Today our thoughts are with the residents of Midwestern and Southern states who have suffered unimaginable destruction from this week's tornadoes, so close on the heels of historic flooding along the Mississippi River and tornadoes that swept through Alabama earlier this month. We've learned of so many tragic outcomes for people and animals, and we are grieving for the afflicted and mobilizing to assist where and when we can.
The Humane Society of the United States' experienced team of rescuers is always ready to deploy to help animals affected by natural and man-made disasters. Earlier this month, we helped lost pets in tornado-stricken Tuscaloosa, Ala., cared for hundreds of animals at an emergency shelter in Kennett, Mo., and braved high waters to rescue cats stranded atop flooded homes in Tunica, Miss. (watch a video of the rescue.)
This week, our Animal Rescue Team continues to care for pets at an emergency shelter in Natchez, Miss., and we have responders in Joplin, Mo., to assist with animal sheltering needs there. On Friday, we'll be transporting more than 80 dogs in one of our specially equipped emergency vehicles from Mississippi to the Washington, D.C. area for adoption.
Amid all of the bad news associated with this overwhelming tragedy, I want to share a few of the uplifting stories sent in by our rescuers in the field. At the emergency shelter in Mississippi, HSUS staff and volunteers have been bottle-feeding kittens, bathing puppies to keep them cool, and welcoming residents who come to visit their pets at the shelter. Our field responder Tara Loller sent this report from Natchez:
"People and animals face so many uncertainties when they are experiencing a disaster. It is crucial that others who can help, do help. This is where the Animal Rescue Team, both HSUS employees and our amazing volunteers, step in. We were asked into these communities that truly needed us and we immediately felt so appreciated.
"Our emergency shelter has brought peace of mind to families who come in with stories of their pets, what their pet likes, and usually a little funny story. We listen. We hug them as they entrust their beloved family member to us. When they visit, we sit with them to discuss their situation and tell them about their pet's latest belly rub or new toy. We receive praise and repeated thank-yous, yet all we are doing is what we know best: helping animals in need.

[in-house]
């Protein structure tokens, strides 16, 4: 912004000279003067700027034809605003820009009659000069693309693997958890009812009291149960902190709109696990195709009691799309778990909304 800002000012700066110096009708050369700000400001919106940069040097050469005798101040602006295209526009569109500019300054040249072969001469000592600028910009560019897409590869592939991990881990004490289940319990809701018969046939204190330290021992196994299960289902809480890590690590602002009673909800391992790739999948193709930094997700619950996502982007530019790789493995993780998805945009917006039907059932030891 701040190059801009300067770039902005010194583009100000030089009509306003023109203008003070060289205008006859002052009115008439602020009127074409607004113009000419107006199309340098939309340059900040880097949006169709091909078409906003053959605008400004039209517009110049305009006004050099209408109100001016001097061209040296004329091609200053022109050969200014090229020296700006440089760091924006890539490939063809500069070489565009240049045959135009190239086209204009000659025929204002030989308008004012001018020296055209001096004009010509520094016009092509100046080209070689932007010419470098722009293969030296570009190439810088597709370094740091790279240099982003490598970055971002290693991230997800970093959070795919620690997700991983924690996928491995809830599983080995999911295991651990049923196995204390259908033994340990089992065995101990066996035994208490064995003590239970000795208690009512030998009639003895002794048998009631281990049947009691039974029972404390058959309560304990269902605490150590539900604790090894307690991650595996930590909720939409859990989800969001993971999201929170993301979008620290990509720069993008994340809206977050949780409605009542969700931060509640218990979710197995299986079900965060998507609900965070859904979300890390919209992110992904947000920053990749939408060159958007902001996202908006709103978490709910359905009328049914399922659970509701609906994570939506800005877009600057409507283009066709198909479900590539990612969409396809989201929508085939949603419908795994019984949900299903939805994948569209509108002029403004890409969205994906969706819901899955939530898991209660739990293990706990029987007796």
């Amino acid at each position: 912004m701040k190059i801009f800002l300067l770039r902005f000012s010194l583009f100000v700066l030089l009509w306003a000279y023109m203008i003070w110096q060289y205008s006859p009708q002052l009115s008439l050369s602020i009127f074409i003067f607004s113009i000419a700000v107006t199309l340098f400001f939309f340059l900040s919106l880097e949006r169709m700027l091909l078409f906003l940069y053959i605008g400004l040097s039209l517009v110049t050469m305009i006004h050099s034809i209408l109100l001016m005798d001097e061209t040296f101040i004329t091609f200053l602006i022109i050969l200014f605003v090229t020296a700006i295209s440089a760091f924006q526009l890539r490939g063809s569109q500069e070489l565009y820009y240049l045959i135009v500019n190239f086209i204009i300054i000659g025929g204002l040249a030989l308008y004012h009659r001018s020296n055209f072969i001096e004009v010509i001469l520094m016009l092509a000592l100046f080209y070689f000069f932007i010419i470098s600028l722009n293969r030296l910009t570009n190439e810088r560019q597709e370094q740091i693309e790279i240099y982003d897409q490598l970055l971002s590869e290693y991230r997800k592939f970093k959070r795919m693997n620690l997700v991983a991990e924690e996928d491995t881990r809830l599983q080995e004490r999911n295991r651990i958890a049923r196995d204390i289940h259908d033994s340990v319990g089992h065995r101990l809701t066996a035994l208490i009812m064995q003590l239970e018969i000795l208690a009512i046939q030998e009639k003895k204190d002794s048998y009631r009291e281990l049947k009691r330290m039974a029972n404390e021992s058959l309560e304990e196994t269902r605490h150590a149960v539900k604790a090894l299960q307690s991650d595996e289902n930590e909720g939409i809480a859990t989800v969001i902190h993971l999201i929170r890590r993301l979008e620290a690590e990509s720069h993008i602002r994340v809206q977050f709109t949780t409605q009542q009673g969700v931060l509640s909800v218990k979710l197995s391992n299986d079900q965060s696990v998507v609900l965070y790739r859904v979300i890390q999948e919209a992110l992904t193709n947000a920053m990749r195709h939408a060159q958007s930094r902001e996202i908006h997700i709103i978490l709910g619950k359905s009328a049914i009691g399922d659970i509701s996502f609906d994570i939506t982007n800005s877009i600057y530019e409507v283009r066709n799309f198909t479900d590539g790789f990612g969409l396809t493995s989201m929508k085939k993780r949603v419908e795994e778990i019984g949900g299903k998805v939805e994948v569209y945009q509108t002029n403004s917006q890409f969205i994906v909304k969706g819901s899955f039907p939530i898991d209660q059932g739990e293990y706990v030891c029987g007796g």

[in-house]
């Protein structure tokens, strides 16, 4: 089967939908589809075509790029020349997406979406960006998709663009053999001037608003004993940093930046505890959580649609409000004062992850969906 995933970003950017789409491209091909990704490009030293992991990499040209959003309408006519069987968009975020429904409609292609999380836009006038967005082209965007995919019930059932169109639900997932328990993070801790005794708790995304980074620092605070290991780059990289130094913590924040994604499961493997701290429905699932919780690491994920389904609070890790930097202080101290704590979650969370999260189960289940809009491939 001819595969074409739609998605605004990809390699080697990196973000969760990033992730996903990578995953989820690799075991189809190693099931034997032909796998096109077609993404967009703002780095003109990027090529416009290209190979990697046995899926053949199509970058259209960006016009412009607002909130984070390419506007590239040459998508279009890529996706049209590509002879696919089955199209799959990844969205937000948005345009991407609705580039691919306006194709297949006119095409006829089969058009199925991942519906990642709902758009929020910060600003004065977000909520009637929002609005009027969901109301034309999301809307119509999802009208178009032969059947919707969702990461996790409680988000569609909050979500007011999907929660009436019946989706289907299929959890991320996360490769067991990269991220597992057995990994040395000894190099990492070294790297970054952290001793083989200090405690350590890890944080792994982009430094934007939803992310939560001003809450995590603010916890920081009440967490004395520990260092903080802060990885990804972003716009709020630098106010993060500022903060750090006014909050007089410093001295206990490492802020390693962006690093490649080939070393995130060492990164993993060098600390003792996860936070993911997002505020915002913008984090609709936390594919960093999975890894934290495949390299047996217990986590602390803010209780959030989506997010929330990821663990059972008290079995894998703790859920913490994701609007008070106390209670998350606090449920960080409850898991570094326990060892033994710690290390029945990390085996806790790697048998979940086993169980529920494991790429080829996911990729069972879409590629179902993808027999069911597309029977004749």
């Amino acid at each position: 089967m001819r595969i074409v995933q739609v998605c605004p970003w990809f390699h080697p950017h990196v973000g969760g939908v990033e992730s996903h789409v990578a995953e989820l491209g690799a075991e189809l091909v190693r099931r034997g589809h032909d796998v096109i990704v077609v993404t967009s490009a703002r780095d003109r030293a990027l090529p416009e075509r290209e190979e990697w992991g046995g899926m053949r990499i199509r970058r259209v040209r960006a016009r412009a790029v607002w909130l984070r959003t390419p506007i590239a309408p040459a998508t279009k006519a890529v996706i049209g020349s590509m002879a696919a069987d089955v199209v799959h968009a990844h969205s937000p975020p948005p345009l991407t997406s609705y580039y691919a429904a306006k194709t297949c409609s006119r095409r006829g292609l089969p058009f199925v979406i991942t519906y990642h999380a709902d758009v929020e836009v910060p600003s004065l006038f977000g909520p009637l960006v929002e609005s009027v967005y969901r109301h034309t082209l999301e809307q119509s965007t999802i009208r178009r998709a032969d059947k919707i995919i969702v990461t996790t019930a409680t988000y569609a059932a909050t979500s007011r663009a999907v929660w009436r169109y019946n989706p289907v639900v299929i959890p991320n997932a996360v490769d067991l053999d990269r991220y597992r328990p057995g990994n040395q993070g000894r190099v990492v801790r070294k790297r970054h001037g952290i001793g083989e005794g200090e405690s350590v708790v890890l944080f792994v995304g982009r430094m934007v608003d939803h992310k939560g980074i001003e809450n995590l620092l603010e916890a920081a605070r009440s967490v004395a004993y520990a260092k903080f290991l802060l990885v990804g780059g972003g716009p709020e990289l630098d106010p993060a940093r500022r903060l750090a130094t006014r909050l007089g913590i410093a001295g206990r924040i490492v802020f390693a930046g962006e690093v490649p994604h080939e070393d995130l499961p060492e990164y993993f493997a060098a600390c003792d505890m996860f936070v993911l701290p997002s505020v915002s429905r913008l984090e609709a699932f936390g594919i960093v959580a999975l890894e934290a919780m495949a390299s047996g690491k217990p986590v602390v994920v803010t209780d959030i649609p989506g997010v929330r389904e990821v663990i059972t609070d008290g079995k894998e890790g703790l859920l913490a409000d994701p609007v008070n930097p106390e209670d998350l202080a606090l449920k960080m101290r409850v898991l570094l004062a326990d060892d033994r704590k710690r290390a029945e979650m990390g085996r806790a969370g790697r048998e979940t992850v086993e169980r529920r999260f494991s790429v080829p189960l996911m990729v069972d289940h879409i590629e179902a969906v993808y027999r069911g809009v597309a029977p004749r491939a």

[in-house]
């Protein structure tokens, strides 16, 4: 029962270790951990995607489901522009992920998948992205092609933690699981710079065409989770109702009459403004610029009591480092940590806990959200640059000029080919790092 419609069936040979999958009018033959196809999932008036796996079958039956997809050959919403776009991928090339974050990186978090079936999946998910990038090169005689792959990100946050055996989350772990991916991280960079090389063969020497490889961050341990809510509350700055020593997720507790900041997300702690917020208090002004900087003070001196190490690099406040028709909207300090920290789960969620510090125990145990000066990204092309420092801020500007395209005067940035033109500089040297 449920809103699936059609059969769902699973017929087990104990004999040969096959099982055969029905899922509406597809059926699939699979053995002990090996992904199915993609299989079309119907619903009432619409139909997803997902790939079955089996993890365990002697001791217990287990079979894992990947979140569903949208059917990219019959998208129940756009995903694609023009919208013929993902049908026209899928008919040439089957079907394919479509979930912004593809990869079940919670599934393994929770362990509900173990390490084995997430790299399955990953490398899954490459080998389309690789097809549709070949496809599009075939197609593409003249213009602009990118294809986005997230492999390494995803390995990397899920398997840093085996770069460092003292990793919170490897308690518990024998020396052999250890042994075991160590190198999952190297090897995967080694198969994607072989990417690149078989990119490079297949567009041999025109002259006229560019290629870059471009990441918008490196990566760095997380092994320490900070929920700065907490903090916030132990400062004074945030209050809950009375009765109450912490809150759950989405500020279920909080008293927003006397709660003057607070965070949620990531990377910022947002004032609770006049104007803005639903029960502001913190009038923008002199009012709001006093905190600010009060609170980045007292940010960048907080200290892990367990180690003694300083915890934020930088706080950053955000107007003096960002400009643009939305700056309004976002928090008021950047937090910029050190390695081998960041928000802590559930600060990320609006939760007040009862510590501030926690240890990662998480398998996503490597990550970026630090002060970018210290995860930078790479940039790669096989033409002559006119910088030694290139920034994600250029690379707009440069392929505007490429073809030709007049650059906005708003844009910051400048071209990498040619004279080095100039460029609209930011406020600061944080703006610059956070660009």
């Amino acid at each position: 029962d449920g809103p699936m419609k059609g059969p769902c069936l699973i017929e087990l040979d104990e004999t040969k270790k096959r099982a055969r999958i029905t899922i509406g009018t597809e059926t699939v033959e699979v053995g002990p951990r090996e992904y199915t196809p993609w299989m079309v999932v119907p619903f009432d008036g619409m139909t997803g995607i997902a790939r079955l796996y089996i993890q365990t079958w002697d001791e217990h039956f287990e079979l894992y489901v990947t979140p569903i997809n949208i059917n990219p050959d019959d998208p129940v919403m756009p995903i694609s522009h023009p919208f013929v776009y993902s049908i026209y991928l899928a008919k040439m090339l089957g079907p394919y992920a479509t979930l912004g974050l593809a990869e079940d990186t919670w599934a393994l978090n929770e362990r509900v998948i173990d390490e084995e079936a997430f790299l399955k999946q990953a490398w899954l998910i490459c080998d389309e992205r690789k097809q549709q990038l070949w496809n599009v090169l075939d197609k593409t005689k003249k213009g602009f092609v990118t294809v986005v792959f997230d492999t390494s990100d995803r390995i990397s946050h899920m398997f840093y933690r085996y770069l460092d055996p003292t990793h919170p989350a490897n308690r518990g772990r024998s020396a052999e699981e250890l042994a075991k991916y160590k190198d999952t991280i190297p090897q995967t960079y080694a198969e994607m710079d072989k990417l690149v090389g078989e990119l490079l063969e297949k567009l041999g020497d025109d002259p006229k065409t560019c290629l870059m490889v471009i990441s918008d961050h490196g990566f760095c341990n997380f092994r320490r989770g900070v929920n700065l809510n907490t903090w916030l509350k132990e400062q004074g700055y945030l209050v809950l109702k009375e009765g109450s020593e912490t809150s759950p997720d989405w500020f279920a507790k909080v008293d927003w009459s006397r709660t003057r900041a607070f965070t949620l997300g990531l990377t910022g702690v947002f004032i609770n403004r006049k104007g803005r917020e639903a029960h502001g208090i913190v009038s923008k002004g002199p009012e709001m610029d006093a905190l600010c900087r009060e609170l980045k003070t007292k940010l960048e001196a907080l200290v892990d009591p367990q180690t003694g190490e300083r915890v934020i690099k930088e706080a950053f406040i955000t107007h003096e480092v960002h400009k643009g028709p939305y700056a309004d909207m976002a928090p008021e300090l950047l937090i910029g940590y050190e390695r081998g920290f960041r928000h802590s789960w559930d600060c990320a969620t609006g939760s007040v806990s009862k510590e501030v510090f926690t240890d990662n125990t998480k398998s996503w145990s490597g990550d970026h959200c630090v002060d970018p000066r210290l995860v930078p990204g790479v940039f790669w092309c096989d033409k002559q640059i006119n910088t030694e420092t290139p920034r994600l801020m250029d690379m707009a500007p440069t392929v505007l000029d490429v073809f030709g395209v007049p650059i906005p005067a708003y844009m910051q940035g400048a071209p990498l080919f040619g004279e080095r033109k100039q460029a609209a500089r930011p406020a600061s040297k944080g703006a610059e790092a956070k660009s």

"It is a team effort from morning to night, and we all count on each other. Varied backgrounds, ages, and experiences all unite to form one outstanding team. The best reward for the HSUS Animal Rescue Team will always be in the form of purrs, puppy kisses, and tail wags."
While some of these pets have been reunited with their families, others were stray animals or were turned over to the shelter because people are no longer able to care for them. Another HSUS staffer, Jennifer Clegg, wrote about a few of the dogs who will be starting a new chapter in their lives when we transport them to the East Coast later this week:
"One such dog is a sweet shepherd mix named Isis. When her owner stopped by to check out our temporary shelter, it was obvious that she loved Isis and was very concerned about her well-being during her stay. We reassured her that we would take care of Isis like she was one of our own beloved dogs. When she came back to drop Isis off, she admitted that she was overwhelmed with caring for the dog, as she was also caring for her ill husband, and she had taken in Isis after a friend had given her up.
"The woman called the temporary shelter several times to check on Isis, and after hearing that The HSUS was planning to transport several of the area's homeless animals to less crowded shelters up north, she decided it was in the dog's best interest to surrender her with the hope that she would find a new family who could give her all the love and attention she truly needed. When she came to say goodbye, it was a heartfelt moment that brought tears to the eyes of the shelter staff.
"Two other temporary shelter residents that will be finding new homes up north are the lovable characters that the staff has named Bologna and Cheese. These homeless beagle mixes were found running along the Mississippi riverbank, and the local sheriff's department picked them up and brought to our emergency shelter. Their sweet personalities will make great additions to any family looking for a new companion."
We're grateful to all the volunteers and other animal protection groups who are working with us in these efforts, and to local authorities who've recognized that during difficult times like these, helping pets also helps people and the community as a whole. Our hearts go out to all of the victims -- human and animal.
This post originally appeared on Pacelle's blog, A Humane Nation.
Follow Wayne Pacelle on Twitter: www.twitter.com/waynepacelle